The inexplicable is usually caused by a paucity of evidence combined with ineffective deduction.
The appearance of one, besuited office worker on the canteen floor would, at first glance, have appeared to be both remarkable and beyond reason. Initial diagnosis of the situation will have been further complicated by the gentleman’s relaxed demeanour – his apparent clarity of thought and relaxed and steady heart rate gave no clue as to his immediate past.
But there is always a trail, which can be traced to a cause, to give us understanding of the present. This trail just needs to be found, then patiently followed back in order to establish the facts.
The previous night, it seems, the same gentleman had outstayed his normal bedtime. According to his wife, his routine had been swayed by the charms of the televisual series “Gomorrah” – an instance perhaps not noteworthy in itself – but, apparently one that was then followed by a fitful night’s sleep. The cause of this – when carefully attended to – ceases to be a mystery, for it can be apportioned to an enthusiastic use of a new central heating system. Small temperature differences in the night have oft reported to cause minor flare ups of neurological confusion to an individual predisposed to suffer such.
The wife’s evidence further bolsters this thread of supposition as she reports that the gentleman awoke that next morning complaining of numbness in his lower limbs.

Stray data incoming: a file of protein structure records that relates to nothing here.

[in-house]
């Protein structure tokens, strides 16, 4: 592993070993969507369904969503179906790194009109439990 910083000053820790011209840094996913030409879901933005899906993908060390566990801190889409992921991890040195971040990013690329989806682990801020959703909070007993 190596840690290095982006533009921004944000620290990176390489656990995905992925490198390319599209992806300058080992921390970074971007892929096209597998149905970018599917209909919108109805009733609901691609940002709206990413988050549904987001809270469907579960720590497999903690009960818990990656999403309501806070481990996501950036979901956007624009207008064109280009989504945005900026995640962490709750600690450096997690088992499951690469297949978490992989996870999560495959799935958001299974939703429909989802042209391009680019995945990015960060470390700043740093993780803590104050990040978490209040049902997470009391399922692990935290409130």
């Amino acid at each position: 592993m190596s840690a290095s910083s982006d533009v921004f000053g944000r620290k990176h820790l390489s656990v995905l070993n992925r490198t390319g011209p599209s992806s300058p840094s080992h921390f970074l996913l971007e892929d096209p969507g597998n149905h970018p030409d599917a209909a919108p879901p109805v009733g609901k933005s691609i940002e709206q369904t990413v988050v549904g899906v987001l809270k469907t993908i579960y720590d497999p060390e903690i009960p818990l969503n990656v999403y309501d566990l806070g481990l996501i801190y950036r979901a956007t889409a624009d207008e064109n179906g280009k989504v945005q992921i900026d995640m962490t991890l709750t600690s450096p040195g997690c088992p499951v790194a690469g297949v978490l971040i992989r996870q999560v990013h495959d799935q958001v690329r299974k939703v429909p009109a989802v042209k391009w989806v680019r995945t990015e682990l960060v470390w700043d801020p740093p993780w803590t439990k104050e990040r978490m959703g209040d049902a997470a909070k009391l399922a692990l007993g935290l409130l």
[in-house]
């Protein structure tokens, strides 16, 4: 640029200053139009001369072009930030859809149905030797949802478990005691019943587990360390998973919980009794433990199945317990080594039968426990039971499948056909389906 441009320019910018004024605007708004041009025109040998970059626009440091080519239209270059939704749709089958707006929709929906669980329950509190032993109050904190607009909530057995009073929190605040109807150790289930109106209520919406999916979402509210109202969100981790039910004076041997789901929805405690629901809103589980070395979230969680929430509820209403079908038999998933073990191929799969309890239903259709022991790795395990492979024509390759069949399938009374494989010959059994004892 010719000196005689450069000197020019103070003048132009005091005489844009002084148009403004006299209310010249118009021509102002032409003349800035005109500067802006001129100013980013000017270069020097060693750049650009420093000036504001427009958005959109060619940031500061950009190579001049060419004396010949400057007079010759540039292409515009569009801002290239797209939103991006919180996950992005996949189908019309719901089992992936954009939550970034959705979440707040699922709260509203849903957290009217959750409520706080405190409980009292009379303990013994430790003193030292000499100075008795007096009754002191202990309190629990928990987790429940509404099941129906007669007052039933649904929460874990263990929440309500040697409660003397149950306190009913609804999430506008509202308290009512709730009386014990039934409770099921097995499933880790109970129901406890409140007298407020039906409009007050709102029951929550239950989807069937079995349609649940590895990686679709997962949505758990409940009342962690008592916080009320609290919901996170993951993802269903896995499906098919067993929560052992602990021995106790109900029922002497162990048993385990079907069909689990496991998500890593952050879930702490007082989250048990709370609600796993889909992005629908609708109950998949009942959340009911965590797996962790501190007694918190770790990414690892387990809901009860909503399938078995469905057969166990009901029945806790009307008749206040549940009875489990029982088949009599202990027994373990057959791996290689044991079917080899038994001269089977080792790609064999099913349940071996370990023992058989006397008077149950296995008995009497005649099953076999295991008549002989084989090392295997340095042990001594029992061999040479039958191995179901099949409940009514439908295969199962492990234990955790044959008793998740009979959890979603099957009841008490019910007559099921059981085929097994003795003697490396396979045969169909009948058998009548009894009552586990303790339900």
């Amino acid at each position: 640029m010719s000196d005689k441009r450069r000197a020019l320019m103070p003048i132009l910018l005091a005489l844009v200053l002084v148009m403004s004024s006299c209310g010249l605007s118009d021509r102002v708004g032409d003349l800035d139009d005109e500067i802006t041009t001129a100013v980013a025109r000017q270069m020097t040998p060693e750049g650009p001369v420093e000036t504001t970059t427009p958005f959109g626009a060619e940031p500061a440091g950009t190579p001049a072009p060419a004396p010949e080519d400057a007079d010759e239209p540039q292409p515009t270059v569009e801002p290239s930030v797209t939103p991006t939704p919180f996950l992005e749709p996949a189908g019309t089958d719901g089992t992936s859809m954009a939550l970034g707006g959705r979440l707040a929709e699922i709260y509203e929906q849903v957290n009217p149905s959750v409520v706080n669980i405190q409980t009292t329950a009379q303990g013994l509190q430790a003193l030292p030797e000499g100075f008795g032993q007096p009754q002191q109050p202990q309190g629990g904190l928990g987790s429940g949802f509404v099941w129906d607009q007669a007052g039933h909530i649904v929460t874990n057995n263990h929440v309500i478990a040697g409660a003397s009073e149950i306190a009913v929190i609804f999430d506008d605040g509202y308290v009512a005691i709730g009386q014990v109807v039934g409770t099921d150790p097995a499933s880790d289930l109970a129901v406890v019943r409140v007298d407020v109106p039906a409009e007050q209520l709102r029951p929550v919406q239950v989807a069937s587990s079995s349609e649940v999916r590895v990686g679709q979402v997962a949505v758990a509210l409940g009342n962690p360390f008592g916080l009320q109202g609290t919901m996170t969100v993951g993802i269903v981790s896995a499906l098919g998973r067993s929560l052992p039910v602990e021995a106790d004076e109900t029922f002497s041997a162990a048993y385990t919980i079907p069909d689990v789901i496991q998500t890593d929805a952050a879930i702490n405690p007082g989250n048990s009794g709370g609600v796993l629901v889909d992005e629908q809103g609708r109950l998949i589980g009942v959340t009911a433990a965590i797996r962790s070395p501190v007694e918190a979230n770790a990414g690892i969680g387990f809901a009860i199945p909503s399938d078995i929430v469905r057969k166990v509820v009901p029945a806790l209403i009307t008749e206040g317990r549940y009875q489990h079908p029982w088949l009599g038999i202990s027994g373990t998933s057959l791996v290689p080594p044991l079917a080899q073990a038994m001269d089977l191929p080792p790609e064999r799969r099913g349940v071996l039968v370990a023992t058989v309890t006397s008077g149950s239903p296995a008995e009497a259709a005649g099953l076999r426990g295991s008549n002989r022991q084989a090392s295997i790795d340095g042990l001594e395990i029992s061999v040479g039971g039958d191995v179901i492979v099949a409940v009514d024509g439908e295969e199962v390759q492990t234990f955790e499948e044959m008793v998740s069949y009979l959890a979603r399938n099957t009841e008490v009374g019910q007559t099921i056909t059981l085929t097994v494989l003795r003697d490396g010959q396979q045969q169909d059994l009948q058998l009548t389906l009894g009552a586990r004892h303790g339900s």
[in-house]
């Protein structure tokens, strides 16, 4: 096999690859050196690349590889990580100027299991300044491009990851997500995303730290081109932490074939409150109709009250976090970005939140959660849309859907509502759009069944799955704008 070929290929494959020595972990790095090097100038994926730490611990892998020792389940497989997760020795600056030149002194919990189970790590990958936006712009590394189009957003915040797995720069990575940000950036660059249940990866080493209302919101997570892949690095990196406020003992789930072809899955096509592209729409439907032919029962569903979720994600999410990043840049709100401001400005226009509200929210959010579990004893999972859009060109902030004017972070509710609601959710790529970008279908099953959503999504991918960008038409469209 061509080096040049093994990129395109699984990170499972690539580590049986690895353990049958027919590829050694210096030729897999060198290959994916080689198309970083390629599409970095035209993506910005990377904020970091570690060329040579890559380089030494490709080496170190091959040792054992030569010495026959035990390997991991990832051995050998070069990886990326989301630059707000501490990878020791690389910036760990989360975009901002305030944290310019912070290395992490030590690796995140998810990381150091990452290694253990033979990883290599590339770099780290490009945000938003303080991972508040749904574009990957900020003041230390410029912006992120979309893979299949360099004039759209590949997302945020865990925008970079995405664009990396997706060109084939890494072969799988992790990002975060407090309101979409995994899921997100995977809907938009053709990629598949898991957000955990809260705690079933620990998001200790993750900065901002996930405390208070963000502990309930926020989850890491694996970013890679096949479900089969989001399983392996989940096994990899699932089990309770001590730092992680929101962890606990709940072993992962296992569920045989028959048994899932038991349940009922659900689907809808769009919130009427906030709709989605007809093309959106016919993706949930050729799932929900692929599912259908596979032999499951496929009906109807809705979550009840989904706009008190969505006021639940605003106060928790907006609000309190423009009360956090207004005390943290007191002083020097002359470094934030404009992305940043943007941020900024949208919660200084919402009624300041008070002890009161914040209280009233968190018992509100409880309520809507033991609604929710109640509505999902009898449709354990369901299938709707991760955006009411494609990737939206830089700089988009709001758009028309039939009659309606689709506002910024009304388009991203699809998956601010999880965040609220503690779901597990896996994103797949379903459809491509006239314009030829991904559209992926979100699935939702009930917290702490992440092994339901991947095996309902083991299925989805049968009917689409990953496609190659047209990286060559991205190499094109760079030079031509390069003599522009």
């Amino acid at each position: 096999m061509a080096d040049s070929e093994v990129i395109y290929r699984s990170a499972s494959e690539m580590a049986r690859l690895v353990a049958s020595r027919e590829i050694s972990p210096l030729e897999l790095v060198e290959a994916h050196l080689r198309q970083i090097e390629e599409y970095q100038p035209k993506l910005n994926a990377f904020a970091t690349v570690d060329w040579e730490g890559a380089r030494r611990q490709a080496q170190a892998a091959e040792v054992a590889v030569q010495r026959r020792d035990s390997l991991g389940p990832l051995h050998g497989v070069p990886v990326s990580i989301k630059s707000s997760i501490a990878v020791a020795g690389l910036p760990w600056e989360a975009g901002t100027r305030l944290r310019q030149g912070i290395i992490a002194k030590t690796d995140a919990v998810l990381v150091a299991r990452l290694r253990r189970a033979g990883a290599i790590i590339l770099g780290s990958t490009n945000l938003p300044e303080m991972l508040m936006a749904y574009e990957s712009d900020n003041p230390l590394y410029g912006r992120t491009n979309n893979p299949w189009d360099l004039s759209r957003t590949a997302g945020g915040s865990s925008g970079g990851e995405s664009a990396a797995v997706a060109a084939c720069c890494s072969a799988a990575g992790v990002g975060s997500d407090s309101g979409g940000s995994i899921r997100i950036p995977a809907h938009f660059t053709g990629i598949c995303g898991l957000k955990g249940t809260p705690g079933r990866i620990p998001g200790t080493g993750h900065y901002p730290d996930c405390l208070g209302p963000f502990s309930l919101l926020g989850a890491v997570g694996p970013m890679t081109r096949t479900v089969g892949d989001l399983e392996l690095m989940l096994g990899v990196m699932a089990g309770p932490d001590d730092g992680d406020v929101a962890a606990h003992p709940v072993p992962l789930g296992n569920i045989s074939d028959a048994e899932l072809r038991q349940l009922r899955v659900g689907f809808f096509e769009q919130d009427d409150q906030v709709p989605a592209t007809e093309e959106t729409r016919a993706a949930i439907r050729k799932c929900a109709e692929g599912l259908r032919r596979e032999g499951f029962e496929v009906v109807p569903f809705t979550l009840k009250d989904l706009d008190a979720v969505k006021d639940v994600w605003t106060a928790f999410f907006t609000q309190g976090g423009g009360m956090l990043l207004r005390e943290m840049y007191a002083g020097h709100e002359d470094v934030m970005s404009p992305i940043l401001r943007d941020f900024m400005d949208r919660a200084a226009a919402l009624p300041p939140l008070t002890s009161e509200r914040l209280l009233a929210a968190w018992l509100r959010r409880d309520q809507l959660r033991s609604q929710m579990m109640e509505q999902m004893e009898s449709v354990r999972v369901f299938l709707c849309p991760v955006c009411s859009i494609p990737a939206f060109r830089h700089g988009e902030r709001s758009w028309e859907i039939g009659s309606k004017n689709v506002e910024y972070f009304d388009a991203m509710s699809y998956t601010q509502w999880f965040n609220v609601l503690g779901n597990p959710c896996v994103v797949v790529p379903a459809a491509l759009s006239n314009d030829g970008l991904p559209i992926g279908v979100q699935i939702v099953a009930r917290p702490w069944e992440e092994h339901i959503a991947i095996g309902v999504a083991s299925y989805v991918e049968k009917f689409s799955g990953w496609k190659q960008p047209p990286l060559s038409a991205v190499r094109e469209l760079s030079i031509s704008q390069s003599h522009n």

We must shift now the environs of our case to “Featureless Office Block 1” where, that next morning (I have been informed by one of reliable repute), the same gentleman emerged from his post-commute shower with red and “smarting” legs. The less inquisitive may cast this grain of evidence away – but, my little grey cells collate such pearls of wisdom because it is these very such grains that together create the circumstance that we later receive.
The last known sighting of the gentleman appears to have been at circa 10am when a colleague recalls complaints of a light headedness which our patient had sought to arrest with a steaming hot coffee.
Thus my equation nears completion: overtiredness plus overheating, plus a bad night’s sleep, plus the early signs of neurological confusion. Our gentleman clearly removed himself from his busy office environment, in retreat to the quiet confines of the canteen, where somesort of vertigo seems to have overcome him and brought him to the floor. Eye witnesses report he appears to have dozed quite happy for almost an hour with head resting directly, if not comfortably, on the hard-wearing carpet tiles thereof. .
This, my friends, is no mystery.
Just another an unremarkable day.
The huge great big, red neon light flashing above our patients head perhaps offers the greatest clue – the capitalisation is not my own: “JUST TRYING TO KEEP GOING, DESPITE MS. SOMETIMES IT’S HARD”.
We can concur that some sort of “MS” incident is here at play.
An abbreviation I will now google to determine exact meaning.
“CyclingWthMS” – sometimes just “TryingToLiveWithMS”